Project description:An endogenous anticancer agent, 15-deoxy -?12,14-prostaglandin J2 (15d-PGJ2) induces apoptosis in the chemoresistant renal cell carcinoma (RCC). Peroxisome proliferator-activated receptor-? (PPAR?) is a nuclear receptor for 15d-PGJ2, and mediates the cytotoxicity of 15d-PGJ2 in many cancerous cells. However, 15d-PGJ2 induces apoptosis independently of PPAR? in human RCC cell line such as Caki-2. In the present study, we found that 15d-PGJ2 ameliorated the chemoresistance to one of anthracycline antibiotics, doxorubicin, in Caki-2 cells. Doxorubicin alone exhibited weak cytotoxicity at the concentrations effective for other cancer cells such as Hela cells. In addition, it did not activate caspase 3. However, the cytotoxicity of doxorubicin was increased remarkably and accompanied with the caspase- 3 activation in the presence of 15d-PGJ2. Doxorubicin alone damaged plasma membrane, and the combined application of 15d-PGJ2 with doxorubicin increased the membrane permeability slightly. PPAR? was involved in neither the anti-tumor activity nor the synergistic effect of 15d-PGJ2. 15d-PGJ2 induces apoptosis in Caki-2 cells via suppressing the phosphoinositide 3-kinase (PI3K)-Akt pathway. The effect of PI3K inhibitor on the cytotoxicity of doxorubicin was additive, but not synergistic. Although the PI3K inhibitor mimicked the cytotoxicity of 15d-PGJ2, it might not be involved in the synergism between 15d-PGJ2 and doxorubicin. In conclusion, 15d-PGJ2 enhanced the chemosensitivity of doxorubicin via the pathway independent of PPAR? and PI3K.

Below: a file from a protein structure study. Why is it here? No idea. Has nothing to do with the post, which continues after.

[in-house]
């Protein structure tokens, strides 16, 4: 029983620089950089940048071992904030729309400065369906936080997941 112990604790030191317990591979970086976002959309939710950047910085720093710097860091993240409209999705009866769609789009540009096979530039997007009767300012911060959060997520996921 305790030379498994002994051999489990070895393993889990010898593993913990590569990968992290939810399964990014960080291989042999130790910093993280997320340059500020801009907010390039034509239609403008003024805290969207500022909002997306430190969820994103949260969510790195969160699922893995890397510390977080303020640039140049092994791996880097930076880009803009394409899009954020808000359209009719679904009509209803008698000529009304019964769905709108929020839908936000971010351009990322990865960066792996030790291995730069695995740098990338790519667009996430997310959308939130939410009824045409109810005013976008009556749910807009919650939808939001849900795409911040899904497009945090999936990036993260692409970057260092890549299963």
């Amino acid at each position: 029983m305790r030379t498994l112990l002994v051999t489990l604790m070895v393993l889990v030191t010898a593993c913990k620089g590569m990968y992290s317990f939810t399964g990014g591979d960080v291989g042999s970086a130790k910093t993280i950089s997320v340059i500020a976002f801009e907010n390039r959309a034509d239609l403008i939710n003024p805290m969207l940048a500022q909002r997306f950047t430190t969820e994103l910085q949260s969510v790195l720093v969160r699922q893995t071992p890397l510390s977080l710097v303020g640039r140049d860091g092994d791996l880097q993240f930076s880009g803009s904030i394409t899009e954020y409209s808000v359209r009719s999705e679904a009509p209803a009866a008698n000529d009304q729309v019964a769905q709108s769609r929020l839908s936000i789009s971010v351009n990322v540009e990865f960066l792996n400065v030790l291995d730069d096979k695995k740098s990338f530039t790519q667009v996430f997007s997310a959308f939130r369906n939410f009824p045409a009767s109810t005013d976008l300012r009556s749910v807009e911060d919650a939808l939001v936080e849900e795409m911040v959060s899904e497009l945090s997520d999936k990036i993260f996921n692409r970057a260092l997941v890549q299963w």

Project description:Docosahexaenoic acid (DHA) is an omega-3 fatty acid that is considered to have applications in cancer prevention and treatment. The beneficial effects of DHA against cancer metastasis are well established; however, the mechanisms underlying these effects in breast cancer are not clear. Cell invasion is critical for neoplastic metastasis, and involves the degradation of the extracellular matrix by matrix metalloproteinase (MMP)-9. The present study investigated the inhibitory effect of DHA on MMP-9 expression and cell invasion induced by 12-O-tetradecanoylphorbol-13-acetate (TPA) in the MCF-7 breast cancer cell line. DHA inhibited the TPA-induced activation of mitogen-activated protein kinase (MAPK) and the transcription of nuclear factor (NF)-?B, but did not inhibit the transcription of activator protein-1. DHA increased the activity of peroxisome proliferator-activated receptor (PPAR)-?, an effect that was reversed by the application of the PPAR-? antagonist GW9662. In addition, combined treatment with GW9662 and DHA increased NF-?B-related protein expression. These results indicate that DHA regulates MMP-9 expression and cell invasion via modulation of the MAPK signaling pathway and PPAR-?/NF-?B activity. This suggests that DHA could be a potential therapeutic agent for the prevention of breast cancer metastasis.